We have been told that the chairs of affected departments were informed in advance. Yet there is no evidence of clear communication, and in fact, chairs of affected departments (with one exception) strenuously deny that they were informed beforehand. In sum, the overall process appears to have shown substantial noncompliance with accepted procedural standards of academic governance.
The Emory Chapter of the AAUP calls for immediate review — by the College Governance Committee, the Executive Council of the Laney Graduate School and the University Senate — of the processes that led to these decisions. We ask that these deliberations be undertaken independently and autonomously by elected faculty representatives to those bodies. We ask that these bodies invite feedback from all faculty members as part of these deliberations, to be initiated no later than the end of the Fall 2012 semester, and that the results be announced to the faculty.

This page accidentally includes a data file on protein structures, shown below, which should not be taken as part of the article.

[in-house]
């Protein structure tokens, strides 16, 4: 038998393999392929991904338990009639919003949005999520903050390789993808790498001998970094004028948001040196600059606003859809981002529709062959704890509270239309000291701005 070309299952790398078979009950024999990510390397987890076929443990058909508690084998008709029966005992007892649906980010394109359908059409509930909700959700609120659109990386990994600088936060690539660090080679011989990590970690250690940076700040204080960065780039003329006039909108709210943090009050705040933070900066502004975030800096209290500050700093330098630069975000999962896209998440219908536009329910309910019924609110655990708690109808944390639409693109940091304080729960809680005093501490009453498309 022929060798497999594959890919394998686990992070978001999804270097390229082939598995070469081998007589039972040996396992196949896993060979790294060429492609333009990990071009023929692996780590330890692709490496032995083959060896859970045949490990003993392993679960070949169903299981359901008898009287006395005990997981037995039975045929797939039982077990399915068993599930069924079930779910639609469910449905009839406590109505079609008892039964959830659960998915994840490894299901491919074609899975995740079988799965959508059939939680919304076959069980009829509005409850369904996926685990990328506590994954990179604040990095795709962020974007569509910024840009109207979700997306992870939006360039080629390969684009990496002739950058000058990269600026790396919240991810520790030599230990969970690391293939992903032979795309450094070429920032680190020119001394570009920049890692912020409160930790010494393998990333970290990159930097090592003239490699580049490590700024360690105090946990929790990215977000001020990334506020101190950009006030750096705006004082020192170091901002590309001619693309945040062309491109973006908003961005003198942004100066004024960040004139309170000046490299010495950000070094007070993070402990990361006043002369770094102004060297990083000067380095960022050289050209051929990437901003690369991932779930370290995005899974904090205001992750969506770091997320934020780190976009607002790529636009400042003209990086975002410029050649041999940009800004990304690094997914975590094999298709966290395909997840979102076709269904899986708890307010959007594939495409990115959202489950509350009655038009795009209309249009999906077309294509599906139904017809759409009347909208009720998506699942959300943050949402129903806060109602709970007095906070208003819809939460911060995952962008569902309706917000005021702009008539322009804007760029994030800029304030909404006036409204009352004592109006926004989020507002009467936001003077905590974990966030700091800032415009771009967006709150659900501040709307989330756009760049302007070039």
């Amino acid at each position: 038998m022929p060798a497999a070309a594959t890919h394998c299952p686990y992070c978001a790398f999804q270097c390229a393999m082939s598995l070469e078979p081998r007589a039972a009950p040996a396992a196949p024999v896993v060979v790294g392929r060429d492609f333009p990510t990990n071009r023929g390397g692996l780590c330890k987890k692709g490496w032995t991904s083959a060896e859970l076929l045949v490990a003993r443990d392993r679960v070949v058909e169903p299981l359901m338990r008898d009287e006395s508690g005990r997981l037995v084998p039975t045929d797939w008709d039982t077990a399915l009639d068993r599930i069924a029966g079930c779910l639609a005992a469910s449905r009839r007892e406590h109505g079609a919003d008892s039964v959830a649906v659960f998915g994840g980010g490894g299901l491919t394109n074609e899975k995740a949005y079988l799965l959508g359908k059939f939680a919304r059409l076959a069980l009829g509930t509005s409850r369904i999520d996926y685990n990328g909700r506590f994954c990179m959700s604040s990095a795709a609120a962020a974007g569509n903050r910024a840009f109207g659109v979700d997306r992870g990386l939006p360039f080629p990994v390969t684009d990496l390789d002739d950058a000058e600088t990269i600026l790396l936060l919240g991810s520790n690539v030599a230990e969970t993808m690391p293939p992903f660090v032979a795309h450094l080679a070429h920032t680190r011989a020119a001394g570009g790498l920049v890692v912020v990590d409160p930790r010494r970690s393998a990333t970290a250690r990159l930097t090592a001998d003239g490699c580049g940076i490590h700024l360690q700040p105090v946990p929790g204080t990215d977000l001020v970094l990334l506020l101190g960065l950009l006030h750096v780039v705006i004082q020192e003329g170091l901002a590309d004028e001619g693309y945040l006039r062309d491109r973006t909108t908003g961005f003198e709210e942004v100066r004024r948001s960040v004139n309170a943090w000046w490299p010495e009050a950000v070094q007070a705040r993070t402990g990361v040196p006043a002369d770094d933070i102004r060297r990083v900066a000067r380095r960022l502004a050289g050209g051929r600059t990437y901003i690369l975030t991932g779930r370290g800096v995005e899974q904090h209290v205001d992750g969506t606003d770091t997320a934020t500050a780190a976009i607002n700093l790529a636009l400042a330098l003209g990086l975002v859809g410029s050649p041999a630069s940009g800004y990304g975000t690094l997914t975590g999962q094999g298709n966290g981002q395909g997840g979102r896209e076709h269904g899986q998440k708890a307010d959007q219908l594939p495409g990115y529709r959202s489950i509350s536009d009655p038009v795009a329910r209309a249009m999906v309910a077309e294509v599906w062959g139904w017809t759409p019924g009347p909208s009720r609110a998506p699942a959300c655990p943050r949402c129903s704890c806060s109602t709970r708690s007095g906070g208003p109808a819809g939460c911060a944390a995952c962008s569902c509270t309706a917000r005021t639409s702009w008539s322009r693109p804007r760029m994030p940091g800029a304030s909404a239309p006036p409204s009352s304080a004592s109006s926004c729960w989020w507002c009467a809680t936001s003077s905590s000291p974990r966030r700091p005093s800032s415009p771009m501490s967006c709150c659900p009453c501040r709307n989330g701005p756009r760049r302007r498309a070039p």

We ask, as well, that these committees give due consideration to the impact of the cuts and discontinuations on minority faculty and women; to their implications with regards to policies and practices put into effect over the past decade concerning the hiring, retention and promotion of lecture track faculty; to whether they presage a greater reliance on adjunct labor in teaching at Emory; and to the impact of the relocation of tenured faculty in affected departments on the work of those faculty, along with any other questions or concerns deemed to be within the purview of faculty responsibility for curricular matters. We ask that the administration delay further implementation of the announced changes pending full faculty review of the process by which these decisions were reached.
Barbara Ladd, president, Emory Chapter, AAUP, professor of English
Sharon Strocchia, vice president, Emory Chapter, AAUP, professor of history
James V.H. Melton, secretary-treasurer, Emory Chapter, AAUP, professor of history